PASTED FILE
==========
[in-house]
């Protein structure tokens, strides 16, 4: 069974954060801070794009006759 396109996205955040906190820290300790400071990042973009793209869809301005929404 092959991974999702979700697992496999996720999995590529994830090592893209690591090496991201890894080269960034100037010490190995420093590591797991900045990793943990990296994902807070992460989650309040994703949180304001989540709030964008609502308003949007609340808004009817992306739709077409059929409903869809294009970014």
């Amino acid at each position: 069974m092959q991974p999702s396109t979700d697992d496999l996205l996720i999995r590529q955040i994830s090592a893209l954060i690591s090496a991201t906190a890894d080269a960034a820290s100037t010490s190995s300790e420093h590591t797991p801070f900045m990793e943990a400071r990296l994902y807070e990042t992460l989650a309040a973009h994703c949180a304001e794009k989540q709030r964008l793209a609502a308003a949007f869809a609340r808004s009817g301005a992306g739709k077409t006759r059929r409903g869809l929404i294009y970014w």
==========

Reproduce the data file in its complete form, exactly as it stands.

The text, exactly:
[in-house]
């Protein structure tokens, strides 16, 4: 069974954060801070794009006759 396109996205955040906190820290300790400071990042973009793209869809301005929404 092959991974999702979700697992496999996720999995590529994830090592893209690591090496991201890894080269960034100037010490190995420093590591797991900045990793943990990296994902807070992460989650309040994703949180304001989540709030964008609502308003949007609340808004009817992306739709077409059929409903869809294009970014």
């Amino acid at each position: 069974m092959q991974p999702s396109t979700d697992d496999l996205l996720i999995r590529q955040i994830s090592a893209l954060i690591s090496a991201t906190a890894d080269a960034a820290s100037t010490s190995s300790e420093h590591t797991p801070f900045m990793e943990a400071r990296l994902y807070e990042t992460l989650a309040a973009h994703c949180a304001e794009k989540q709030r964008l793209a609502a308003a949007f869809a609340r808004s009817g301005a992306g739709k077409t006759r059929r409903g869809l929404i294009y970014w």